These, however, are not values, strictly speaking, but moral ideals. They are acts which are objectively consistent with what it means to be a human being (and so are morally right acts); and so the habit of performing them is a moral virtue, and one who has these virtues has trained himself to act consistently with his nature. They are not something useful for acquiring human excellence, but are a spelling out of what that excellence is.

The reason they are ideals is that they carry an "ought" along with them; because you have to have them (to some extent) if you are going to avoid being immoral (choosing to act in a morally wrong way). But they are abstractions, and as such have no limits, and consequently can't in fact be put into practice by anyone. That is, no one can be completely honest, in the sense of never giving anyone the impression that he is anything but what he in fact is. But the virtue of honesty eschews any hint of hypocrisy, deceit, or cheating.

Yet we use them as standards for judging people's conduct. I remember one nun on our Rank and Tenure Committee who wanted to withhold promotion from a faculty member who had knocked himself out teaching, publishing, being on committees and all sorts of things, because she had the impression that he was "really" doing all this because he was ambitious, not because he was a loyal member of the college; and she didn't like the dishonesty she thought was there. Needless to say, I had some pointed remarks to make to her about her view.

Hence, these virtues in their unqualified form are used as standards for evaluation of human conduct; and there is a certain objectivity to them, in that they are the opposites of what is inconsistent behavior. But first of all, insofar as they are standards, they are not values, but simply ideals; they are not "worth" anything in themselves, but are just what the person who judges think are what "real" human beings ought to be.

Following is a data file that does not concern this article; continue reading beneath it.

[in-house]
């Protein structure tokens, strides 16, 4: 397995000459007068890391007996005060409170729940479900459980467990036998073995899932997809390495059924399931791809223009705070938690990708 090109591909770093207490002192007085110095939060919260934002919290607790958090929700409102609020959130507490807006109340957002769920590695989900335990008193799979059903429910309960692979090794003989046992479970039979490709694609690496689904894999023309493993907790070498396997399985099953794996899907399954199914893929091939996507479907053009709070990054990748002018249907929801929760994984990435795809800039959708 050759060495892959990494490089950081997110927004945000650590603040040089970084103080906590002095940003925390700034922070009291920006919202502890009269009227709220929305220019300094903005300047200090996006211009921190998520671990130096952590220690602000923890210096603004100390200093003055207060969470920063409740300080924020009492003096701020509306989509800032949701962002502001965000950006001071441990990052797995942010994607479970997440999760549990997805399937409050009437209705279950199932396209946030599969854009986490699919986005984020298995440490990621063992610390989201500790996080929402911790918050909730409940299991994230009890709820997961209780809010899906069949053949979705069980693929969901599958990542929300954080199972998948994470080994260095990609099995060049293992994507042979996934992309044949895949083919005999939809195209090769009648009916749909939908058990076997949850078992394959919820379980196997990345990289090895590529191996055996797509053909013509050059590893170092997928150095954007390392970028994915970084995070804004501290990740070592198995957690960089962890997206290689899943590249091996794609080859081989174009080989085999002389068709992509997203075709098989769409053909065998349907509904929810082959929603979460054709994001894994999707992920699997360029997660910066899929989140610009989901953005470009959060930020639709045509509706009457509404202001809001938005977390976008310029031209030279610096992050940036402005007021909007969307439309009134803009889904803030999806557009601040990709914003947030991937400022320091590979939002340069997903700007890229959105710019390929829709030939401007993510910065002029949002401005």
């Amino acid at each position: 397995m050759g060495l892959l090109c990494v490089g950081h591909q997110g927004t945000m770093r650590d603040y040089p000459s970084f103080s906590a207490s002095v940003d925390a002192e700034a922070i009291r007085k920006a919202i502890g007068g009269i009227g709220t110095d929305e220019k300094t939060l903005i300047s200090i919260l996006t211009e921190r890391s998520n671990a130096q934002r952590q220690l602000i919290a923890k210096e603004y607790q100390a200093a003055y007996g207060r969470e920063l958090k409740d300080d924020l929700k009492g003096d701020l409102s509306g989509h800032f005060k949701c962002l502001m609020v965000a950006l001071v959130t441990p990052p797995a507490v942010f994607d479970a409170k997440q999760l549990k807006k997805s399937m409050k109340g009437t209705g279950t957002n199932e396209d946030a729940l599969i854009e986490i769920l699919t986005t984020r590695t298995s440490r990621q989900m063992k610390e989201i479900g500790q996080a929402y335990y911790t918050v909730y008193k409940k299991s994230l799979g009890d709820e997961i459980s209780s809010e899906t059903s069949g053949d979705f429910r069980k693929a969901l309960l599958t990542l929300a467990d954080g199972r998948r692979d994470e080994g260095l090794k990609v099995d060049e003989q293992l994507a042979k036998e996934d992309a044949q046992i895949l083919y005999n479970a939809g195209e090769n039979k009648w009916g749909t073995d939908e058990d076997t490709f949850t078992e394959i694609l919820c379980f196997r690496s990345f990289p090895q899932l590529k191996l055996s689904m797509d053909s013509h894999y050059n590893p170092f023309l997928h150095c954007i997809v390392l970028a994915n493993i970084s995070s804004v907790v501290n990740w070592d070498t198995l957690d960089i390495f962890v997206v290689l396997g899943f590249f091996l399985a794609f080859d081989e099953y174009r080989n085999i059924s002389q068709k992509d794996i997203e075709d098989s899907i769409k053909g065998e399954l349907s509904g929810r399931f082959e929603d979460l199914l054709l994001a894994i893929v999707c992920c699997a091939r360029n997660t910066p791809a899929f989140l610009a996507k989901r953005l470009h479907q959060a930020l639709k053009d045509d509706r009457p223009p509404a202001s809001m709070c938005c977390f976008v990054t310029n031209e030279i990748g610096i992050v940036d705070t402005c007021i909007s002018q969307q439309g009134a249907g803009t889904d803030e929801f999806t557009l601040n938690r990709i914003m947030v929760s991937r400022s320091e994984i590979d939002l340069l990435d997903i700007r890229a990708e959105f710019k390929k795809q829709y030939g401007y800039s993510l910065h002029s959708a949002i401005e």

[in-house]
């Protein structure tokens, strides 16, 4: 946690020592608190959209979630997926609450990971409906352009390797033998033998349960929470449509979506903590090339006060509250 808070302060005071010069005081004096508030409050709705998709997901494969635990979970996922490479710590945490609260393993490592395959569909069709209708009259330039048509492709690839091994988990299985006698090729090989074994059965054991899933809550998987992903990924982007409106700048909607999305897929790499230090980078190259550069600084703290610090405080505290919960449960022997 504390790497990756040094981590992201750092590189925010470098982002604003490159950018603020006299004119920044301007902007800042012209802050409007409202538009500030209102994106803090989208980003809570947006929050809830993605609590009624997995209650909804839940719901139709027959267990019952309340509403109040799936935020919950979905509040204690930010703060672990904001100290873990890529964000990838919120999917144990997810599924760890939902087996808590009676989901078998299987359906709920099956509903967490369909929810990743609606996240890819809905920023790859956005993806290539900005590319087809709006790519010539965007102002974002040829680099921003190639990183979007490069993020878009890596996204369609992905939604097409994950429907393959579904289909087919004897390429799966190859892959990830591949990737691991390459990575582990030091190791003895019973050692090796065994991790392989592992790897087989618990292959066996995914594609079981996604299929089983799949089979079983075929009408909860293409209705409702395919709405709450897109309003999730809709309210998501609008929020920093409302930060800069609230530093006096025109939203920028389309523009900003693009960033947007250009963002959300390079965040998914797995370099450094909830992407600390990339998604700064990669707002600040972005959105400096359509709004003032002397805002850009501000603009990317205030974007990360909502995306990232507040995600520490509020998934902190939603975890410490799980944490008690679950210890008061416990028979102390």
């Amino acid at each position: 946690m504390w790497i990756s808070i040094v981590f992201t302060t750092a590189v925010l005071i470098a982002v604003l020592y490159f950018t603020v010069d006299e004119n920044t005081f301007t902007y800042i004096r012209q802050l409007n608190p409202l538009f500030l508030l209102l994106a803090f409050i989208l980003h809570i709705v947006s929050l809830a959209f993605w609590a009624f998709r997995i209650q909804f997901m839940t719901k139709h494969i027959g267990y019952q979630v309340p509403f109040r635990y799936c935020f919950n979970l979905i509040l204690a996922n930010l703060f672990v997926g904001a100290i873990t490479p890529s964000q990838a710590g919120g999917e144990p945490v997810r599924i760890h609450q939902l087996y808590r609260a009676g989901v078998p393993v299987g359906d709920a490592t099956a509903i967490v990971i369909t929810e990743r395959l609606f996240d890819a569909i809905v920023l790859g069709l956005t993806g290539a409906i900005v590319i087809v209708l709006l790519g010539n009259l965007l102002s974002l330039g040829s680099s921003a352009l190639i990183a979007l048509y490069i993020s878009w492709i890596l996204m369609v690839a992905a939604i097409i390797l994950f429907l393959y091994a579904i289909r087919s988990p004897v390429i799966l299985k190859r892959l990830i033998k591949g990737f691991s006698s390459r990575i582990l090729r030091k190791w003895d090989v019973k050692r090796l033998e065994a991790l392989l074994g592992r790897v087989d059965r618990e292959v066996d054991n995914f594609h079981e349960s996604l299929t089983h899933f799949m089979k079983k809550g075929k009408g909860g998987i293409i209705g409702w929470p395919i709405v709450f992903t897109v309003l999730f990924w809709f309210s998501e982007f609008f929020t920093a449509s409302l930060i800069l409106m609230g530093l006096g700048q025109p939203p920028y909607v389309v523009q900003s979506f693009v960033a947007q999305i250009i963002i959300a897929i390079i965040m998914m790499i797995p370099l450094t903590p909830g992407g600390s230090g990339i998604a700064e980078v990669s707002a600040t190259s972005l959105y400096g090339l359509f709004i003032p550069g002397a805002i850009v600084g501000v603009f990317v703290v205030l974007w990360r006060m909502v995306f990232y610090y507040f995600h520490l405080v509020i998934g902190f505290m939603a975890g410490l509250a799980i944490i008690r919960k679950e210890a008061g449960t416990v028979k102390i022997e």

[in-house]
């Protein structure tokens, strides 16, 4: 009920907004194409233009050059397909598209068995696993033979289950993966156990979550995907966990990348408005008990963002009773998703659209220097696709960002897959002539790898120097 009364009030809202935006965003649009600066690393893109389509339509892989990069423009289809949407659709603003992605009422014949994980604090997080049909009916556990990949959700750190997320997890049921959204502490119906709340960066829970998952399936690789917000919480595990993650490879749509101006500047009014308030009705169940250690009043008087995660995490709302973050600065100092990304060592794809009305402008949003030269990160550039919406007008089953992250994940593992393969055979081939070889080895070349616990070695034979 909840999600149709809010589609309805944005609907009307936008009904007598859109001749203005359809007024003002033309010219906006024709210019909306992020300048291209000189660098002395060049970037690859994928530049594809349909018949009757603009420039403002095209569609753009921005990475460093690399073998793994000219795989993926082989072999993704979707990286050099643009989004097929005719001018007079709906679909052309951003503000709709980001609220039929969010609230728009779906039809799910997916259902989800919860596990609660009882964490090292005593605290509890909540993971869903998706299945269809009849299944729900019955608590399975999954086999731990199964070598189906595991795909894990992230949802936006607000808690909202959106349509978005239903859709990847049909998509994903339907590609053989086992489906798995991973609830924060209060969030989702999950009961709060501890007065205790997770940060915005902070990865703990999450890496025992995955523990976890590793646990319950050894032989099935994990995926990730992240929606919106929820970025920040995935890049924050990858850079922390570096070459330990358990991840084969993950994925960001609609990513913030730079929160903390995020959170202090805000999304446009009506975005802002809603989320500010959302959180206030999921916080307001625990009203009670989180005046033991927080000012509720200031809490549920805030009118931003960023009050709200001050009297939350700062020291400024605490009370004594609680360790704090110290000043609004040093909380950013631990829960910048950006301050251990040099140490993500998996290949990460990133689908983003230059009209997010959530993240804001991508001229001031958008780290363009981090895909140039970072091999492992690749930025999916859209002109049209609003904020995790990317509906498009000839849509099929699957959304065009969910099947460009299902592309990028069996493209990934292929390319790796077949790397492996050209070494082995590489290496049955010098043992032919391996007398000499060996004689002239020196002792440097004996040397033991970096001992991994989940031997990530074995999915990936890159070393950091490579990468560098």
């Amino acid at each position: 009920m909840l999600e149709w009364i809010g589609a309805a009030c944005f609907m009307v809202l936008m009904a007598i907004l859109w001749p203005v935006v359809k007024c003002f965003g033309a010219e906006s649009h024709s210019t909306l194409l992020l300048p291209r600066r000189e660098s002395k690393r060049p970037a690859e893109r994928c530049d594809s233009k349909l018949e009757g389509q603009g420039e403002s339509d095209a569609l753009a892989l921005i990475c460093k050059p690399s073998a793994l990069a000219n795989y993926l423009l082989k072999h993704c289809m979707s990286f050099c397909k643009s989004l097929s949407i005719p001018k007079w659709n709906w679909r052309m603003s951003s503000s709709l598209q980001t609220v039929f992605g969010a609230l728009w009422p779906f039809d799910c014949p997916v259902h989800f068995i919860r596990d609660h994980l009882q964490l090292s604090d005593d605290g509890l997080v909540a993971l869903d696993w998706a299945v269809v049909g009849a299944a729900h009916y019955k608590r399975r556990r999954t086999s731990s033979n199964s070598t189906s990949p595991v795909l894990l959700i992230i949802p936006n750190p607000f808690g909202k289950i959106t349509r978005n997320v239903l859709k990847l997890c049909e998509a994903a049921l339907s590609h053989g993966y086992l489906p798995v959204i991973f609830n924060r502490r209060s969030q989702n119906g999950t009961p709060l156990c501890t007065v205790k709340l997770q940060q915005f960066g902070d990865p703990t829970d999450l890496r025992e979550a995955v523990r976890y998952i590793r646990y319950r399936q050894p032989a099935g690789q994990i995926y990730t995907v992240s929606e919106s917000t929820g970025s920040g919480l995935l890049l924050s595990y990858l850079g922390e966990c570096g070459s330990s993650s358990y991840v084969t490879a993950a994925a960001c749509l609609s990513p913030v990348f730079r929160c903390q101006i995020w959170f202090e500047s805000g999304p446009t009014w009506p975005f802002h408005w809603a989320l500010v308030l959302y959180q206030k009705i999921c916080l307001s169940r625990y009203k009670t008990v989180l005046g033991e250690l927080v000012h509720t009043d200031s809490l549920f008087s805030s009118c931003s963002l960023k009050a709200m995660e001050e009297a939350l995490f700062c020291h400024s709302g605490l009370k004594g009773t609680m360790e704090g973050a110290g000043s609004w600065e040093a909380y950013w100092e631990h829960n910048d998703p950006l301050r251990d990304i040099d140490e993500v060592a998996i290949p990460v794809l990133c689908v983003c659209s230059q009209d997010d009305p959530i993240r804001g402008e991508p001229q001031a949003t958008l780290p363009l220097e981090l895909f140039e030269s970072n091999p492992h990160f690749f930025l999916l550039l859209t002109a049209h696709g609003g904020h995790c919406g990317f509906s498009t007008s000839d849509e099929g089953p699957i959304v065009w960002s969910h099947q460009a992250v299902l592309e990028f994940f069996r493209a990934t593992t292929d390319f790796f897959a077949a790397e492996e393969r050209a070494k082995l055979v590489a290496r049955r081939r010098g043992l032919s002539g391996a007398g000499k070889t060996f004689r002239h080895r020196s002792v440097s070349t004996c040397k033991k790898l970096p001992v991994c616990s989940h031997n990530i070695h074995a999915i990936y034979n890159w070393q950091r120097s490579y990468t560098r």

Furthermore, to what degree someone "ought" to measure up to these standards is a matter for each person. You might think that a person who doesn't tell you his faults is not being honest, because he's not being completely open, while I might be content as long as he doesn't actually lie, and call that honesty.

In point of fact, we have no right to use these standards to judge anyone else's conduct, as we will see in the fifth part, because we have no way of knowing how much the other person knows about the situation or what is called for by the situation, and to what extent his actions actually followed his choice. Hence, even if a person says what is false, and you happen to be aware that the day before he uttered this false statement he knew what the facts were, you don't know whether at the time he uttered it he remembered, or whether, even if he remembered it, he did not blurt out his falsehood without being able to prevent himself.(1) Hence, even if your standard of honesty involves simply not saying the opposite of what is the case, you still can't use that as a way of saying that someone's conduct is immoral. This is what Jesus was getting at when so often he commanded his followers not to evaluate other people's conduct.